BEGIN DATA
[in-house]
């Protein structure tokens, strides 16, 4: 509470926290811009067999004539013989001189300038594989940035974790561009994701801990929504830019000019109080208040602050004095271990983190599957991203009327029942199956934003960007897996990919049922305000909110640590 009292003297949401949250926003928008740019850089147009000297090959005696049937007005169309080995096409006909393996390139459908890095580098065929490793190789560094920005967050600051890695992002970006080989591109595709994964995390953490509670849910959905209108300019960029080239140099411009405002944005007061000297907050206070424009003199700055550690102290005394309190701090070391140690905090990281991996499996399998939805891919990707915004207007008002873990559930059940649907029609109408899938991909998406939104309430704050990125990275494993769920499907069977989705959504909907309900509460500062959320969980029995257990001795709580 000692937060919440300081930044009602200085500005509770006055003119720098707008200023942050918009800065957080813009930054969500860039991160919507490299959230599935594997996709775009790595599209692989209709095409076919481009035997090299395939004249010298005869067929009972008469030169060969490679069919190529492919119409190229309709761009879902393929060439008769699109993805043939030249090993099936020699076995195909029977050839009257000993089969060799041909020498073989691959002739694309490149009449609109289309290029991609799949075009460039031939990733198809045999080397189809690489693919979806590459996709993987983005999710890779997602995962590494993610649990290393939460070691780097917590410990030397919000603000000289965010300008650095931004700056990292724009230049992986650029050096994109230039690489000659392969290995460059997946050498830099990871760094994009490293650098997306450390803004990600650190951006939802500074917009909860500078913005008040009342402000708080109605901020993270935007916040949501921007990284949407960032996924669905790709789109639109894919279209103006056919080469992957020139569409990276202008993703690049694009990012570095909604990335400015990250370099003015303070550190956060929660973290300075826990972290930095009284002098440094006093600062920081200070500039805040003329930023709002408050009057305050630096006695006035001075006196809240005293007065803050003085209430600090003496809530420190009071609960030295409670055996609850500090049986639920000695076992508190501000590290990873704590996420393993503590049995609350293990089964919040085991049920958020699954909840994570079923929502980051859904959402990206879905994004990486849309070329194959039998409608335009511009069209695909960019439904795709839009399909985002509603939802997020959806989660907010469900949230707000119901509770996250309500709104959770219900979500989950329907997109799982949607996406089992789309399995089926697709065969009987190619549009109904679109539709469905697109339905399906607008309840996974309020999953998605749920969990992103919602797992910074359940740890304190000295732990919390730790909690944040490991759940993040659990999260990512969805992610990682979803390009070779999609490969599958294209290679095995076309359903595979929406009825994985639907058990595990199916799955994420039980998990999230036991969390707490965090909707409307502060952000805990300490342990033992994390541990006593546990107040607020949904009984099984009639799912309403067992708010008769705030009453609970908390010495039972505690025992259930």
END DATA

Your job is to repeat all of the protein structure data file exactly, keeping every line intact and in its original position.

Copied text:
[in-house]
């Protein structure tokens, strides 16, 4: 509470926290811009067999004539013989001189300038594989940035974790561009994701801990929504830019000019109080208040602050004095271990983190599957991203009327029942199956934003960007897996990919049922305000909110640590 009292003297949401949250926003928008740019850089147009000297090959005696049937007005169309080995096409006909393996390139459908890095580098065929490793190789560094920005967050600051890695992002970006080989591109595709994964995390953490509670849910959905209108300019960029080239140099411009405002944005007061000297907050206070424009003199700055550690102290005394309190701090070391140690905090990281991996499996399998939805891919990707915004207007008002873990559930059940649907029609109408899938991909998406939104309430704050990125990275494993769920499907069977989705959504909907309900509460500062959320969980029995257990001795709580 000692937060919440300081930044009602200085500005509770006055003119720098707008200023942050918009800065957080813009930054969500860039991160919507490299959230599935594997996709775009790595599209692989209709095409076919481009035997090299395939004249010298005869067929009972008469030169060969490679069919190529492919119409190229309709761009879902393929060439008769699109993805043939030249090993099936020699076995195909029977050839009257000993089969060799041909020498073989691959002739694309490149009449609109289309290029991609799949075009460039031939990733198809045999080397189809690489693919979806590459996709993987983005999710890779997602995962590494993610649990290393939460070691780097917590410990030397919000603000000289965010300008650095931004700056990292724009230049992986650029050096994109230039690489000659392969290995460059997946050498830099990871760094994009490293650098997306450390803004990600650190951006939802500074917009909860500078913005008040009342402000708080109605901020993270935007916040949501921007990284949407960032996924669905790709789109639109894919279209103006056919080469992957020139569409990276202008993703690049694009990012570095909604990335400015990250370099003015303070550190956060929660973290300075826990972290930095009284002098440094006093600062920081200070500039805040003329930023709002408050009057305050630096006695006035001075006196809240005293007065803050003085209430600090003496809530420190009071609960030295409670055996609850500090049986639920000695076992508190501000590290990873704590996420393993503590049995609350293990089964919040085991049920958020699954909840994570079923929502980051859904959402990206879905994004990486849309070329194959039998409608335009511009069209695909960019439904795709839009399909985002509603939802997020959806989660907010469900949230707000119901509770996250309500709104959770219900979500989950329907997109799982949607996406089992789309399995089926697709065969009987190619549009109904679109539709469905697109339905399906607008309840996974309020999953998605749920969990992103919602797992910074359940740890304190000295732990919390730790909690944040490991759940993040659990999260990512969805992610990682979803390009070779999609490969599958294209290679095995076309359903595979929406009825994985639907058990595990199916799955994420039980998990999230036991969390707490965090909707409307502060952000805990300490342990033992994390541990006593546990107040607020949904009984099984009639799912309403067992708010008769705030009453609970908390010495039972505690025992259930």